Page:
Don’t miss: How to rock the summer before your senior year
Stay on track
So, how do you make sure you’re staying on track for an early graduation? Our biggest tip of advice would be to get a good advisor! They should be able to keep track of your progress toward your degree and let you know if any issues arise. Further, they should know what classes you need to take to graduate, when these classes are offered, and have an idea of how many credits you need to take per semester.
If you cannot find an advisor to help you through this process, however, you should try your best to be on top of everything yourself. We recommend creating an excel sheet or document to start. List each semester’s classes, how many credits you’re taking, and what requirements each course fulfills. This way, you’ll be able to compare this sheet/document to your degree requirements (which should be provided by your university). That way you will be sure that you aren’t missing anything and don’t fall behind.
Graduating early: the pros and cons
Graduating early sounds great – it’s hard to think of someone who wouldn’t want to save themselves from tons of student debt. However, this doesn’t mean that it’s for everyone.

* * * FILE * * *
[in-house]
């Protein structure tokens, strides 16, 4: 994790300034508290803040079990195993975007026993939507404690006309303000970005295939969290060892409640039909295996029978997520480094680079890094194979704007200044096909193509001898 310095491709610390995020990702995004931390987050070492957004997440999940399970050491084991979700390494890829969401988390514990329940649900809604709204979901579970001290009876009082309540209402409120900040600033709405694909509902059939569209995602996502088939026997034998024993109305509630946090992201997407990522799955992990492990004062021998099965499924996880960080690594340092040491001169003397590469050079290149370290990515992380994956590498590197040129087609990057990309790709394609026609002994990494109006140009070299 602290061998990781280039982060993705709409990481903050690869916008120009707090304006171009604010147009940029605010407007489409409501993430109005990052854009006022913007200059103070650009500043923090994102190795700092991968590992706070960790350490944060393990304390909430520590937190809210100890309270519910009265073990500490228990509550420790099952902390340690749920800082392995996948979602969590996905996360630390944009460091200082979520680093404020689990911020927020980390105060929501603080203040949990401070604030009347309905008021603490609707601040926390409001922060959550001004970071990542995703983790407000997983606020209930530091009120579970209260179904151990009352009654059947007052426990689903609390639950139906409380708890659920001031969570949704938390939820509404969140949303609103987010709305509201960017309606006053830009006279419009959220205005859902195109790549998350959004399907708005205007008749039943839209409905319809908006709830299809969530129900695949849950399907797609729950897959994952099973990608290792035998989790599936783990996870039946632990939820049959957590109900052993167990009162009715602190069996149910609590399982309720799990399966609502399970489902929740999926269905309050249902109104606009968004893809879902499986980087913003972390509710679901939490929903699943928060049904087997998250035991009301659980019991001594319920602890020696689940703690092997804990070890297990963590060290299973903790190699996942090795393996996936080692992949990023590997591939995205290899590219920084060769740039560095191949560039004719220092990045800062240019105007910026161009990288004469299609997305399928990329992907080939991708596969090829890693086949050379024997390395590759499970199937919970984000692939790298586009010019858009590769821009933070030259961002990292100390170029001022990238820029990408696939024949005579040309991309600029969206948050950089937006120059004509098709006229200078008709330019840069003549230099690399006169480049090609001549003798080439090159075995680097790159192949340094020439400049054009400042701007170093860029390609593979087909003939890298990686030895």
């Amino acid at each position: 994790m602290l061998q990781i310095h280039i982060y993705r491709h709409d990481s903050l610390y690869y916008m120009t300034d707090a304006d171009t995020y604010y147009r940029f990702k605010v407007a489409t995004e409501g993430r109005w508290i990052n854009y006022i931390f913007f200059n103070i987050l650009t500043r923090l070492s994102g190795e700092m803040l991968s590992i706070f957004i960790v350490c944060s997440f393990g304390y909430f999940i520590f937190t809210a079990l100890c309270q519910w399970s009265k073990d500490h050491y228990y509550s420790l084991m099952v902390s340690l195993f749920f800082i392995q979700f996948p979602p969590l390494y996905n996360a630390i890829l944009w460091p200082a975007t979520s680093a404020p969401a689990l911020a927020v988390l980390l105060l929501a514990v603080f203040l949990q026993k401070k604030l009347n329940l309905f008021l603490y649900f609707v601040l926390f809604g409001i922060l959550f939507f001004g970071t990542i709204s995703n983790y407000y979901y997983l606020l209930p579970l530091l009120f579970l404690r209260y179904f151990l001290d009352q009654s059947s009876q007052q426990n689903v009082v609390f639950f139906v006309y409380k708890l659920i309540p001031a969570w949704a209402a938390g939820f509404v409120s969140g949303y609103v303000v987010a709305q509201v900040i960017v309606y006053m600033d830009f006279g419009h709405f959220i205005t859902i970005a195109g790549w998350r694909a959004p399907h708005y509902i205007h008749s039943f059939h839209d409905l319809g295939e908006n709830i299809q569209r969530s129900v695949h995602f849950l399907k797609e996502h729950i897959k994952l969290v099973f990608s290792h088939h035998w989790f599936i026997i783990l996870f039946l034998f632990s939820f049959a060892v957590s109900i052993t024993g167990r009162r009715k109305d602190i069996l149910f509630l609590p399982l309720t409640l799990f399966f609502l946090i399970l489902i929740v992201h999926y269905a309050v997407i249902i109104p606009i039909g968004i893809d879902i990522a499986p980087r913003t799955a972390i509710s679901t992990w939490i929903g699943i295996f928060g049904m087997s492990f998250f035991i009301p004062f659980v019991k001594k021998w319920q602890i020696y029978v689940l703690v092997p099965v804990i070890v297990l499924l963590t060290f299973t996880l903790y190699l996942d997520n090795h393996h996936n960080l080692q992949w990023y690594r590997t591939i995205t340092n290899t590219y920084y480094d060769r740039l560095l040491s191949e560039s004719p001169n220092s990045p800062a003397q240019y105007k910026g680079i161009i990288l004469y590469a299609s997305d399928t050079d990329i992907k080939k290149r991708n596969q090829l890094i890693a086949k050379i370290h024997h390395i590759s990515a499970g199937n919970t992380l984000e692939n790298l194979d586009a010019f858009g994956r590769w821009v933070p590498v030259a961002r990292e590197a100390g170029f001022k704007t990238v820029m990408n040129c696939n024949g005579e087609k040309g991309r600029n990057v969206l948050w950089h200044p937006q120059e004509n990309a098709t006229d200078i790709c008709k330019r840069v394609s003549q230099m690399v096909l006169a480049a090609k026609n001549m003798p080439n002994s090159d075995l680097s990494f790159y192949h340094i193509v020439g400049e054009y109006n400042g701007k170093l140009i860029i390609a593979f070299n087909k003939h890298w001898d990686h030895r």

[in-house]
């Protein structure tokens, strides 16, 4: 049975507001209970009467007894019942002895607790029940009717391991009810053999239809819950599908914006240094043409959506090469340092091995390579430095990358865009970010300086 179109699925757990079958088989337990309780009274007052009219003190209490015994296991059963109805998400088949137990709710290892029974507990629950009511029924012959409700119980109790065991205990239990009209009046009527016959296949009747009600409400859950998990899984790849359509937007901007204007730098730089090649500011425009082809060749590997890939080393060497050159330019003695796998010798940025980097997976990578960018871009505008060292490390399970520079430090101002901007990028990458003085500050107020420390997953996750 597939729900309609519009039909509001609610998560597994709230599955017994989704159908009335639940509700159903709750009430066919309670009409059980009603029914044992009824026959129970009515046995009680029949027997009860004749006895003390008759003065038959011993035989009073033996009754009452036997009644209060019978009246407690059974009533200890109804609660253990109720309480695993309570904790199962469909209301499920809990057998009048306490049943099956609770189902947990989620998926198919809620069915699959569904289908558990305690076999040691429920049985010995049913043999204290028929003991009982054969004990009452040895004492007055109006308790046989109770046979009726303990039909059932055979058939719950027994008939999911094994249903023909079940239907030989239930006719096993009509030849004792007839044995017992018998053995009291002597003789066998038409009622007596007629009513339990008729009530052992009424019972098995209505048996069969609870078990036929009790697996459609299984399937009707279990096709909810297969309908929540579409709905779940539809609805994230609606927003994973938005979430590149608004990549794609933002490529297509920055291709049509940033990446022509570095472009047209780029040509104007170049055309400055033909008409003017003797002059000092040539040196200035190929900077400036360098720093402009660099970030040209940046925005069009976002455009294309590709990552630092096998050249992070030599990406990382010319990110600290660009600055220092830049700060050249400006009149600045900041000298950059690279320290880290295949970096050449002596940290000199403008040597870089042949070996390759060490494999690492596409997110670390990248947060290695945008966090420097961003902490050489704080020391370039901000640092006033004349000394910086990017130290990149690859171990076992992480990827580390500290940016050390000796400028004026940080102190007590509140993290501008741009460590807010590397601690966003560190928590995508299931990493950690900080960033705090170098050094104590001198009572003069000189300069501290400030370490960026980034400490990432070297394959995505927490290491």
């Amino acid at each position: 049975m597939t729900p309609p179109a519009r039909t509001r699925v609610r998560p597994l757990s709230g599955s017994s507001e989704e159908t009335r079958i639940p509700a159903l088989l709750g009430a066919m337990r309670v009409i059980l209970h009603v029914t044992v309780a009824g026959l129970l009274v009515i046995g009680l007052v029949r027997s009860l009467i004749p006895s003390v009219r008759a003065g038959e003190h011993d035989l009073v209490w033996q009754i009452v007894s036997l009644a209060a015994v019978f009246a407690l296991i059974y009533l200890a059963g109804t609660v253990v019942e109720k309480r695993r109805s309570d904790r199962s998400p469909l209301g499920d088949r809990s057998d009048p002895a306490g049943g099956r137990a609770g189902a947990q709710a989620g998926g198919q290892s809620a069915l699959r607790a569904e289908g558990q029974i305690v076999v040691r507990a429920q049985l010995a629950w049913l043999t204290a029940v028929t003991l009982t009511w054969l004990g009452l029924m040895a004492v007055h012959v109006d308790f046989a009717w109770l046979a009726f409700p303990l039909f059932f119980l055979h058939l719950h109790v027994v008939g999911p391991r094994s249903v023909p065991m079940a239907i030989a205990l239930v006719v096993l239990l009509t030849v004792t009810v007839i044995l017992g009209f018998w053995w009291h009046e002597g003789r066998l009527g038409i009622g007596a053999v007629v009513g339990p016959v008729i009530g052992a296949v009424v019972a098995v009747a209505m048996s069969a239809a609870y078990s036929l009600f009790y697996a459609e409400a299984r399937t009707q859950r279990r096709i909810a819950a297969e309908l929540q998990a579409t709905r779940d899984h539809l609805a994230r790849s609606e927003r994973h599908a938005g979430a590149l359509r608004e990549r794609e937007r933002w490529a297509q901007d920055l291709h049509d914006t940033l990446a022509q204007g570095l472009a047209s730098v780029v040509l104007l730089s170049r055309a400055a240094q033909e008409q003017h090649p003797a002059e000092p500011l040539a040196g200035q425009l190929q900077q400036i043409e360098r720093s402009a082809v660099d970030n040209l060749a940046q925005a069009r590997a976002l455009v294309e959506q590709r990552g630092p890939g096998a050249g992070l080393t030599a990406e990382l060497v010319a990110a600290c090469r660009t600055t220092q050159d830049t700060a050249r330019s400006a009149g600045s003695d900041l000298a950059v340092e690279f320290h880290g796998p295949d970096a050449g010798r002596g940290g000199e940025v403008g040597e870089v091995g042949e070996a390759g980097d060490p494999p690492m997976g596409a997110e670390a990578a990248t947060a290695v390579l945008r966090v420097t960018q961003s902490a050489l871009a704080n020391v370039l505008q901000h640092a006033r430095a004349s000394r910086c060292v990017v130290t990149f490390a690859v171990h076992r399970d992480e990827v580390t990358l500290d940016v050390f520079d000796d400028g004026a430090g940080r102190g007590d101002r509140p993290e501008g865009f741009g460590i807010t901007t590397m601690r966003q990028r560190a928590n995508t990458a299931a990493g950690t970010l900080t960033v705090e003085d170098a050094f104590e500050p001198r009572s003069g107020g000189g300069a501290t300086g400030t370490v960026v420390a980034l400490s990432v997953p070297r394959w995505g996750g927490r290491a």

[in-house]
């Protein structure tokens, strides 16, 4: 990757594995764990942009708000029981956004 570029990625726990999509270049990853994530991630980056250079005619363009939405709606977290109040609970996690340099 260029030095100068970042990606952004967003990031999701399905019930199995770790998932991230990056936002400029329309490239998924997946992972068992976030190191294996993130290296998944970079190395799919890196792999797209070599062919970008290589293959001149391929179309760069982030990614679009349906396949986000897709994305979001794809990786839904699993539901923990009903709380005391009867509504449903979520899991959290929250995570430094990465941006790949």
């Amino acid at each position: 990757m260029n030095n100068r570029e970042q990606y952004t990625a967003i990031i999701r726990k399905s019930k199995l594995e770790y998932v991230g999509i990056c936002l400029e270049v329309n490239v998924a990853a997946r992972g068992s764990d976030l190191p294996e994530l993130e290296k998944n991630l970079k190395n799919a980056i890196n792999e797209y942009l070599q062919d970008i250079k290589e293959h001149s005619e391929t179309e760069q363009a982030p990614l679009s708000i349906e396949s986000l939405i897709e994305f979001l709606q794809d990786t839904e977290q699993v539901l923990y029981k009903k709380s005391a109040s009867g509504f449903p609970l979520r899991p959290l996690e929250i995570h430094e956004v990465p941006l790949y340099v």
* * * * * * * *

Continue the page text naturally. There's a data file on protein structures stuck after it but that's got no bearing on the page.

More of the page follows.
Many people desire the traditional four-year college experience. These students enjoy the opportunity to meet new people, explore new fields, and learn more about themselves. A student trying to graduate within three (or three-and-a-half) years, on the other hand, may feel too rushed to take advantage of all these opportunities.
So, how do you know if graduating early is the right decision for you? Are you more passionate about your career than college, or just want to save money? Alternatively, do you think having a full college experience is worth taking on more debt?
These are definitely some questions that you should consider before deciding whether to graduate early or not. And, to help you out further, we’ve compiled even more pros and cons of graduating early.
Pros and cons of graduating early
|Pros of Graduating Early||Cons of Graduating Early|
We hope that this guide has helped you figure out how to graduate college early and decide whether you think it’s the right path for you or not. Whatever you decide, we wish you good luck in college and in your post-graduation plans!
P.S.: If your main motivation for graduating early is to save money, we recommend checking out Scholarships360! We have a great selection of scholarships, organized by major, by background, by state, and more!